One of the lesser-known groups supporting Proposition 215, the medical marijuana initiative, is "Republicans for Proposition 215." This Sunnyvale-based grab bag of mods and neocons includes such Reep notables as economist Milton Friedman, William F. Buckley, former U.S. Secretary of State George Schultz (who contributed $1,000 to the campaign) and Richard Brookhiser, senior editor for the National Review. ... They say the personal is political, and for Brookhiser supporting 215 goes beyond civil libertarianism. "I'm for this because I'm a conservative Republican--we're the people who are for getting government off people's backs. But I'm also for [215] because I've had to use it," Brookhiser notes. ... Brookhiser tells Eye he smoked marijuana during chemotherapy treatments for his testicular cancer, with excellent results. "My last two courses of chemotherapy were almost nausea-free," he says, adding that he will continue to use pot as medication, legal or not. ... Just how, Eye wonders, did the senior editor for the National Review go about trying to score an ounce? "It turned out to be pretty easy, living in Manhattan," Brookhiser concedes, without naming sources. "But there are people who don't live in Manhattan, who live in the Midwest, who can't get it. Those people will have to suffer," Brookhiser laments. "If you or someone you love does get cancer, they will turn to marijuana. I can tell you that. You will turn to it. Extend that liberty. You may need to use it." ... Local GOP for the Ganj director Eric Garris says that on this issue, Republicans cross party lines: "Personal experiences with these devastating diseases is what changes people's attitudes. The politics melts away. The importance is in relief of pain and suffering." Republicans like Garris and Brookhiser are trend-buckers, of course. According to some in the GOP, word from on high--like Attorney General Dan Lungren and Gov. Pete Wilson--is that campaign funding will be cut off to Republican candidates who voice public support for 215. Or so says Justin Raimondo, a Republican running for Congress in San Francisco. "I have rarely seen such intense pressure regarding a ballot measure on the part of party leadership," he says. ... Party pressures may explain part of Brookhiser's reactions to getting high: "I became anxious," Brookhiser reports. "I found it mildly unpleasant. I worried people were noticing."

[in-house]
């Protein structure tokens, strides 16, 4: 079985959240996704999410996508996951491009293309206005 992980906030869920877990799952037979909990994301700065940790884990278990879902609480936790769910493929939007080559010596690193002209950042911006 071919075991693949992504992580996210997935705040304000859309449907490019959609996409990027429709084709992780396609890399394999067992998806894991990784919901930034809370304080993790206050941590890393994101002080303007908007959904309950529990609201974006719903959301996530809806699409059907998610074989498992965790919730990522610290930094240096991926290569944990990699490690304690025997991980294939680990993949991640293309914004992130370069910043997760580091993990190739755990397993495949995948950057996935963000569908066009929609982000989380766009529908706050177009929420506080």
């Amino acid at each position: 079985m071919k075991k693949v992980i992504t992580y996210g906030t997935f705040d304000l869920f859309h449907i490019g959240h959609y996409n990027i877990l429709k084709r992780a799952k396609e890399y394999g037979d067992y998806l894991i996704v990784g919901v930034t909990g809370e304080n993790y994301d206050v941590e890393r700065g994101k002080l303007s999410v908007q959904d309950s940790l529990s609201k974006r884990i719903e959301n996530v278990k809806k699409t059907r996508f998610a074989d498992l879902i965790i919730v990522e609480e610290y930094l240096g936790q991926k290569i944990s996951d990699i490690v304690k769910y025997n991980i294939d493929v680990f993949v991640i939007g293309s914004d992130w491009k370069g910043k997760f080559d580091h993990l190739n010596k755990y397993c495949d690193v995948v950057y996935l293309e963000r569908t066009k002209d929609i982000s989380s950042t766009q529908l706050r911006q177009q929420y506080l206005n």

Ted Offensive